The obituary Mike Konrad’s family wrote would never have made it past him. He died at Oak Tree Hospital, it read. That was incorrect. It was Oak Hill Hospital.
Mr. Konrad, who worked for the Tampa Bay Times for nearly 30 years, would have caught that right away.
It may seem like a small thing.
But small things matter.
And collected over a lifetime, they add up. Like the birthday cards Mr. Konrad always sent, the bouquet that showed up at a funeral home before anyone shared the address, the 3 a.m. drive to take a friend to the airport, the call he answered from a hopeful reporter, the quiet confidence he gave to so many journalists as they started their careers.
Mr. Konrad spent his life developing friendships and building community.
He died July 16 after contracting the coronavirus. He was 64.
We can’t have large funerals now or wakes or memorial services. But since Mr. Konrad’s death, the people he knew over a lifetime have shared their stories.
These are some of them.
The Konrad family started each day with the morning paper in Decatur, Ill., and ended it with their local Effingham Daily News. By his junior year in high school, Mr. Konrad decided he’d go into broadcast journalism.
As the high school marching band’s drum major, he also drove everyone nuts, said his brother, Scott Konrad. Mr. Konrad was always humming and drumming, and practiced the clarinet constantly.
At the University of Illinois, he picked up the trumpet and switched to print journalism. After working at three newspapers in Illinois, Mr. Konrad moved to Florida to work at the Times as a copy editor.
He remained loyal, however, to the St. Louis Cardinals.
In 1990, he became editor of the Times’ Hernando bureau. For years, journalists in the bureau worked from a small office on a steep hill in Brooksville.
Bill Stevens, who oversaw the Times’ bureaus, spent a lot of time chatting with Mr. Konrad in his pristine office, newspapers stacked neatly in one corner, his pants and shirts always pressed and creased. Like his appearance and surroundings, Mr. Konrad remained unruffled.
“I never met anybody that didn’t like Mike,” Stevens said, “even people who hated the St. Pete Times, and there were many of them in Hernando County.”
Mr. Konrad oversaw stories that changed the community — from ceaseless coverage of the Suncoast Parkway to reporting that killed a proposal to develop land that’s now Weeki Wachee Preserve to exposing shoddy homebuilding practices, which helped change Florida hurricane laws.
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Journalists he worked with remember 12-hour days, plus nights and weekends spent in the newsroom, but Mr. Konrad, who played clarinet for the Hernando Symphony Orchestra, always made time for sports, the arts and his friends.
Most journalists never expected to end up in Brooksville, a small Southern town, Stevens said. But in the Hernando bureau, they found a place rich with news and an editor devoted to helping them get better.
We should note – editors aren’t always the most beloved of colleagues.
“Their boss changes their precious prose, and reporters think their precious prose should not be touched,” said Barbara Fredricksen, a former Times journalist. “But all of Mike’s reporters just loved him.”
Graham Brink, now the Times’ editor of editorials, spent nearly two years in the Hernando bureau at the start of his career. After an arsonist set a series of wildfires in the area, Mr. Konrad taught Brink what to look for.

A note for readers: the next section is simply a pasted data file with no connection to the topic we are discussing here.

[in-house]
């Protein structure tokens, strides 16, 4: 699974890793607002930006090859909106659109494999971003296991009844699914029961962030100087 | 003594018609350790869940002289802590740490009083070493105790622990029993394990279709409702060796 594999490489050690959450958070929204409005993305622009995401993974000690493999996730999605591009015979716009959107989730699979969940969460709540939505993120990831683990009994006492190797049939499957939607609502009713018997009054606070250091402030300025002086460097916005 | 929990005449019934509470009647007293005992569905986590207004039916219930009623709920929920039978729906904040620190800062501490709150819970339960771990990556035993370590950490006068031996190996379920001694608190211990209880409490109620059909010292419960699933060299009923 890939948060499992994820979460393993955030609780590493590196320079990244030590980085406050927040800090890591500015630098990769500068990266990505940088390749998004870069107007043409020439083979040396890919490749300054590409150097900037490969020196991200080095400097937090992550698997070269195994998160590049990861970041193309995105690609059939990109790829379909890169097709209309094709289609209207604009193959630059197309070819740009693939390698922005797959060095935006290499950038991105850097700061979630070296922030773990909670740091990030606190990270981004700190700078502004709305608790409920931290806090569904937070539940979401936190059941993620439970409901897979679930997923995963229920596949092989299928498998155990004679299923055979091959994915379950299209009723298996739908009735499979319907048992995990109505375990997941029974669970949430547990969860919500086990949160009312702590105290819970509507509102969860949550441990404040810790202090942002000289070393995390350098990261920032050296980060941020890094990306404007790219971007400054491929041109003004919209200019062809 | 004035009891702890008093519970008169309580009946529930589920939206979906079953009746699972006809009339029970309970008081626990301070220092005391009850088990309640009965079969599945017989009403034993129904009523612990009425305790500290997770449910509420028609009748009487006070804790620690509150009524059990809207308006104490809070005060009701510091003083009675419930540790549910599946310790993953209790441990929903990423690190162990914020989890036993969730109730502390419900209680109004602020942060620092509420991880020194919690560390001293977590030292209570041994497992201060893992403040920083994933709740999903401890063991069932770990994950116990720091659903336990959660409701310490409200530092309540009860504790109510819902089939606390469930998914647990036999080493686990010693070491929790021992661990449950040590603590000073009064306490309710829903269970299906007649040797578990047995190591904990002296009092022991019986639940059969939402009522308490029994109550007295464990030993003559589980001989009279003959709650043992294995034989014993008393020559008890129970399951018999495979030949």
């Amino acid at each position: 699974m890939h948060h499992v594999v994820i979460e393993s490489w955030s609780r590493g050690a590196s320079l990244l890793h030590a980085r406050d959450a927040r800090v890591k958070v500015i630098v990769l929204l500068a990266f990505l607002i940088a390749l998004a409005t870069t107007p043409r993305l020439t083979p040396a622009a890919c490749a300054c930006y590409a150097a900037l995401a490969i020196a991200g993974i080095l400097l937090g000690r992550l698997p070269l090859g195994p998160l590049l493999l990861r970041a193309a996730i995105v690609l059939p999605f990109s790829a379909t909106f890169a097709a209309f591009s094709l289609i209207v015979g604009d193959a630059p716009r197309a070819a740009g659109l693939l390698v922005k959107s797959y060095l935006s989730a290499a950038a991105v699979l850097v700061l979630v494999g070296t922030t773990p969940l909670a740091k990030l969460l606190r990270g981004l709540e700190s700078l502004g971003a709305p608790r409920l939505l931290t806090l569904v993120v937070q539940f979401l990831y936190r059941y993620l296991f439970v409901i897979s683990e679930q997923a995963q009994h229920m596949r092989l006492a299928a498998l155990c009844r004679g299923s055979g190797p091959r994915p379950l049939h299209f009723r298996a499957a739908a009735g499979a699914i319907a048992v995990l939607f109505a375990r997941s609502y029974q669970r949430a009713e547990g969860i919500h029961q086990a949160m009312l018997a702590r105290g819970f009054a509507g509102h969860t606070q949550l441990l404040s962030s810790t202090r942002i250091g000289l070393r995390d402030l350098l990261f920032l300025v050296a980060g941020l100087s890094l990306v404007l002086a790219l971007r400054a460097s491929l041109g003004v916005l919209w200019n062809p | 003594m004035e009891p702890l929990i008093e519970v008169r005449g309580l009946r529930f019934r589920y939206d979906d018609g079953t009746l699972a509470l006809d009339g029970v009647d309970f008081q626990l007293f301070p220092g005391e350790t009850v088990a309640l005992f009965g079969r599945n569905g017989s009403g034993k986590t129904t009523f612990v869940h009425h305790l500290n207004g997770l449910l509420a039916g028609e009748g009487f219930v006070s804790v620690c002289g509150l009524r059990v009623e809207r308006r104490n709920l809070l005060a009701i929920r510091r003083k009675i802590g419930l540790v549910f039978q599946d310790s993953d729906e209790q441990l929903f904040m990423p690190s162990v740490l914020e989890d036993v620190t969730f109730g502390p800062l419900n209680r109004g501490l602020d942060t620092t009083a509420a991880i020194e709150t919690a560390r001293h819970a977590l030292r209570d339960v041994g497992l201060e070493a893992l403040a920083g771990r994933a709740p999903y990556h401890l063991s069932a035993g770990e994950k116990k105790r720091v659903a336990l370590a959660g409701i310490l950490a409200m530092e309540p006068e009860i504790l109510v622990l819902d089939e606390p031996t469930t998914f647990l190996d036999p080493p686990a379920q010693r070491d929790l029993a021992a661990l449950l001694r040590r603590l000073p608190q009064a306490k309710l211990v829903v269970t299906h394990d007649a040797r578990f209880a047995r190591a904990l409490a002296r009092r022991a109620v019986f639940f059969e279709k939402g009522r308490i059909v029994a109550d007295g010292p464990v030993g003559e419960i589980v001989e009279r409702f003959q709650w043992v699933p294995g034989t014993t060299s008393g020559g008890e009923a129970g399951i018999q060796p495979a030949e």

“This isn’t a story about wildfires,” Mr. Konrad told the young reporter. “This is a story about a wildfire arsonist. Even though we don’t know who’s doing it, tell me — who does this?”
It’s a lesson Brink shares with young reporters today.
As Jeffrey Gettleman’s first editor, Mr. Konrad was gentle with criticism.
“He taught me so much about writing: how to lean on the verbs, say things in a few words, change up the rhythm of a sentence,” said Gettleman, now South Asia bureau chief for The New York Times and a 2012 Pulitzer Prize winner.
Kathryn Varn started an internship in the Hernando bureau, annoyed that she was far from the other Times’ interns. But soon, she settled into a newsroom that Mr. Konrad made feel like a family, with Friday lunches at locally owned restaurants.
Varn now covers criminal justice and public safety for the Times.
When Mr. Konrad retired nearly three years ago, he did something not many journalists get to do anymore, Brink said.
Mr. Konrad got to the end of his career on his own terms, not because of a layoff or downsizing. He planned to travel, continue playing with the orchestra and watch lots of baseball.
Mr. Konrad did not write his own obituary, but the one his family wrote contains some of his words.
In the hospital, when asked how he’d like to be remembered, he wrote that he was a musician and baseball fan and someone who believed everyone is equal.
He also wrote this: “He was a journalist who believed in the power of journalism to promote a fair democracy that works for everyone.”
Mr. Konrad hoped a tree would be planted in his memory along the walking trails at Tom Varn Park in Brooksville.
For his long-time friend Fredricksen, that seems fitting. Brooksville is where he put down roots and spent a career using journalism to make it better.
Editor’s note: An earlier version of this story misspelled Barbara Fredricksen’s last name, which Mike Konrad would have caught, too.
Those we’ve lost:
We’re collecting stories of the people we’ve lost to the coronavirus. Please share suggestions at email@example.com, and sign up for our weekly newsletter, coming soon, called How They Lived.
Read other Epilogues:
Deo Persaud built his life from scratch in Guyana, then did it again in America
Rita Mosely walked miles each day for work and pushed her family much farther